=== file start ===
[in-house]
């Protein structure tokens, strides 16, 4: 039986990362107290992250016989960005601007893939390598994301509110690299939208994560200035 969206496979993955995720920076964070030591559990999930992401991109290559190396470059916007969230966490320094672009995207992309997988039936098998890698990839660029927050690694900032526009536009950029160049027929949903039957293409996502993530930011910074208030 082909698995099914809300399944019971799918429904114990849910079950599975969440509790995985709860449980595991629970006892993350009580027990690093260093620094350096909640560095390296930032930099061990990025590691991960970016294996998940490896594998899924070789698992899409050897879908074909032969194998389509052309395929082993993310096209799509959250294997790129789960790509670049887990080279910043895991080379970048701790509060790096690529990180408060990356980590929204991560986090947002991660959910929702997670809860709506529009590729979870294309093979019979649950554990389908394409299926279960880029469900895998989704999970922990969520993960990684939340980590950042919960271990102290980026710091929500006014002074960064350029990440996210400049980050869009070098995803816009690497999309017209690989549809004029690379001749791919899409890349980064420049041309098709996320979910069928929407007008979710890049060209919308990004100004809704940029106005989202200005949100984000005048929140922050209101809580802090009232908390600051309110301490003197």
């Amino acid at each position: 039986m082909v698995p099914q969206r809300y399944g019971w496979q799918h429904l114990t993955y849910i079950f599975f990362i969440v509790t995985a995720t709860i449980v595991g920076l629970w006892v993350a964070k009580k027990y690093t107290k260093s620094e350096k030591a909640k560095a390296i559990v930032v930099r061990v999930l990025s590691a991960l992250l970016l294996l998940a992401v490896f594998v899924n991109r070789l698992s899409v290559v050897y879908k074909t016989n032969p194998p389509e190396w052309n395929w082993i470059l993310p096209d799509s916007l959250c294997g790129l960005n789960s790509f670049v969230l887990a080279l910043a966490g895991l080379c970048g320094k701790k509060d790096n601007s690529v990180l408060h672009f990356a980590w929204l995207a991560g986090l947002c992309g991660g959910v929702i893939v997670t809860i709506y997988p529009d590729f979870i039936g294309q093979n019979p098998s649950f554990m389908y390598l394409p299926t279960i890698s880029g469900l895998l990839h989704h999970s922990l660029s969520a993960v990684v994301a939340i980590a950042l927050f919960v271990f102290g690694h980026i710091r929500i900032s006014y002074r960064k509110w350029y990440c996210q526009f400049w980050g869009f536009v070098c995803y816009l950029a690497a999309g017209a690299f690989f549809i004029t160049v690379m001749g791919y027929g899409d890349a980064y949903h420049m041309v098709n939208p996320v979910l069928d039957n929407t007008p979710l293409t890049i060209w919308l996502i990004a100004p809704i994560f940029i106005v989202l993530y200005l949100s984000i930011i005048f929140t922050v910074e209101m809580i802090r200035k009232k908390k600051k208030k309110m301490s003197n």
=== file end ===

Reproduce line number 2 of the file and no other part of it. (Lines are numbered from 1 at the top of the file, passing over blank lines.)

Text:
């Protein structure tokens, strides 16, 4: 039986990362107290992250016989960005601007893939390598994301509110690299939208994560200035 969206496979993955995720920076964070030591559990999930992401991109290559190396470059916007969230966490320094672009995207992309997988039936098998890698990839660029927050690694900032526009536009950029160049027929949903039957293409996502993530930011910074208030 082909698995099914809300399944019971799918429904114990849910079950599975969440509790995985709860449980595991629970006892993350009580027990690093260093620094350096909640560095390296930032930099061990990025590691991960970016294996998940490896594998899924070789698992899409050897879908074909032969194998389509052309395929082993993310096209799509959250294997790129789960790509670049887990080279910043895991080379970048701790509060790096690529990180408060990356980590929204991560986090947002991660959910929702997670809860709506529009590729979870294309093979019979649950554990389908394409299926279960880029469900895998989704999970922990969520993960990684939340980590950042919960271990102290980026710091929500006014002074960064350029990440996210400049980050869009070098995803816009690497999309017209690989549809004029690379001749791919899409890349980064420049041309098709996320979910069928929407007008979710890049060209919308990004100004809704940029106005989202200005949100984000005048929140922050209101809580802090009232908390600051309110301490003197």